- Lovers found hanging with a single rope
- 32 shanties gutted in Ctg fire
- BNP leader Taimur arrested
- Govt’s vindictive attitude alarming: Khaleda
- British firm likely to get deal for extra 5 million MRP
- 10 DU students hurt as BCL sweeps VC office siege
- Alorito-30 observes ‘Batch Day’ at IU
- Cop ’commits suicide’ at Ctg Police Lines
- PM for quick repatriation of Rohingyas
- UN seeks environment in Rakhine for Rohingya repatriation
Feud over artistic independence threatens Asian film fest
The future of Asia's largest, most-awaited film festival is in question as local filmmakers threaten to boycott the red carpet over what they view as government interference.
Officials of the Busan International Film Festival say the feud between organizers and the host city Busan, its largest financial sponsor, started two years ago when the festival's program displeased government officials.
Their biggest objection was over the film, "Truth Shall Not Sink With The Sewol," which excoriated South Korean authorities for botching rescue operations during a ferry disaster that left 304 people, mostly high-school students, dead or missing.
Festival organizers defied Busan Mayor Suh Byung-soo's request they not screen the documentary, and "That's where all the problems started," Kim Ji-seok, its executive programmer, said in an interview.
Kim and other festival organizers and filmmakers say authorities retaliated, with the central government slashing its budget for the event last year by half. The city ordered an audit, which found misuse or unexplained uses of some of the festival's budget, and filed a complaint against festival director Lee Yong-kwan. Lee, whose term ended in February, is under investigation for allegedly providing 474 million won ($416,800) as commission fees to brokers without proper documentation.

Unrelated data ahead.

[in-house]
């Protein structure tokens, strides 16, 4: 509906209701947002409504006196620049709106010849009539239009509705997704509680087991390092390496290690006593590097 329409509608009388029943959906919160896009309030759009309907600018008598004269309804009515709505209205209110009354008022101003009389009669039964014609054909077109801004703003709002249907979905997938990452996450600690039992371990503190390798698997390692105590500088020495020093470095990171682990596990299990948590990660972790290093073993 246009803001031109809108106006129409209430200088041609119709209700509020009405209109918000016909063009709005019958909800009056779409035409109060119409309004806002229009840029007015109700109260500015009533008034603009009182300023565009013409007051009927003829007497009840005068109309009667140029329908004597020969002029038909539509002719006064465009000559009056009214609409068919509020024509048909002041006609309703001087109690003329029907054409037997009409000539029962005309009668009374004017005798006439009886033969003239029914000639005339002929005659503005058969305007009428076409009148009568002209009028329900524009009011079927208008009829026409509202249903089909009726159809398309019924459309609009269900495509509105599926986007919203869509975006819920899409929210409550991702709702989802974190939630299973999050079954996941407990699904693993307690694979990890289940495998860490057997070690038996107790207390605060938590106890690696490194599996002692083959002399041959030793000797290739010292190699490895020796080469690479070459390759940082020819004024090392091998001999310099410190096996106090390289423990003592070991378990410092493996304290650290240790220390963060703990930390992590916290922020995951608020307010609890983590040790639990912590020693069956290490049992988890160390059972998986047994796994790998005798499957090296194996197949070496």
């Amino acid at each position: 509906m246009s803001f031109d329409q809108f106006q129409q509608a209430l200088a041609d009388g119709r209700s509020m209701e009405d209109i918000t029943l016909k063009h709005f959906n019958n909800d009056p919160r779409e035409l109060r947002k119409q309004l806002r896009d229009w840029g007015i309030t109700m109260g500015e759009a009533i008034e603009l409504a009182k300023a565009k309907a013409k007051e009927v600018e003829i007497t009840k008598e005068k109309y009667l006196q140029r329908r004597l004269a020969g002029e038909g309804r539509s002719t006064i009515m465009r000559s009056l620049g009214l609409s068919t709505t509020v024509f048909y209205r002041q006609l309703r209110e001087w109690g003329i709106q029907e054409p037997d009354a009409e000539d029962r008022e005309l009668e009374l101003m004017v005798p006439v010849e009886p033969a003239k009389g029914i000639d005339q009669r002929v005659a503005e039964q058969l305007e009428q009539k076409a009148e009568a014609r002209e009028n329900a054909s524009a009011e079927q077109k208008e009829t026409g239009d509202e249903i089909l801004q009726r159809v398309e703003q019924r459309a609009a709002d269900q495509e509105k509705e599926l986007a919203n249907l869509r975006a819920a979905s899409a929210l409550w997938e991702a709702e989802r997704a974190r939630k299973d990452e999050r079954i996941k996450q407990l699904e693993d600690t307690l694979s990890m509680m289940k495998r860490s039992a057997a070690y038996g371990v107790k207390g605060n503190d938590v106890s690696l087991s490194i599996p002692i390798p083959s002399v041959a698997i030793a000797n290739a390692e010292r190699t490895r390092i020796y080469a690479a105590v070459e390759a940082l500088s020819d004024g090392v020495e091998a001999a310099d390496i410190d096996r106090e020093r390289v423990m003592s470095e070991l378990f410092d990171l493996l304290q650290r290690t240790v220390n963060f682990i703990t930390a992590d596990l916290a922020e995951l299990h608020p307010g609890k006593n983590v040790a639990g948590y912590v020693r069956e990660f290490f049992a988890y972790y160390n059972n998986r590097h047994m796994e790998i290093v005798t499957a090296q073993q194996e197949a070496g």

The Busan festival premiers films from novice Asian directors and has often spotlighted major new talent, including Venice Film Festival Golden Lion winner Jia Zhangke. For the past 20 years, moviegoers and industry officials have watched Busan, hoping to discover Asia's next-generation Wong Kar Wai or Ang Lee.
The call to withdraw the movie was "a violation of freedom of expression," Kim said. "It's no different from censorship. It is unthinkable to censor a film festival."
Officials say the screening of the ferry disaster film in 2014 was not the reason for the festival's audit, which they say will help ensure its long-term viability. The city approved a 6 billion won ($5.2 million) sponsorship for this year's festival, level with last year.
Ahead of the Oct. 6-15 annual event, when they should be focusing on scouting new talent and viewing film submissions from around the world, city and festival officials are deadlocked over how to reform the festival's management.
The two sides are feuding over who should succeed the Busan mayor as the festival's executive chairman. Usually, the mayor gets that post due to the city's role as the event's biggest sponsor. But filmmakers want someone from the industry to be in charge.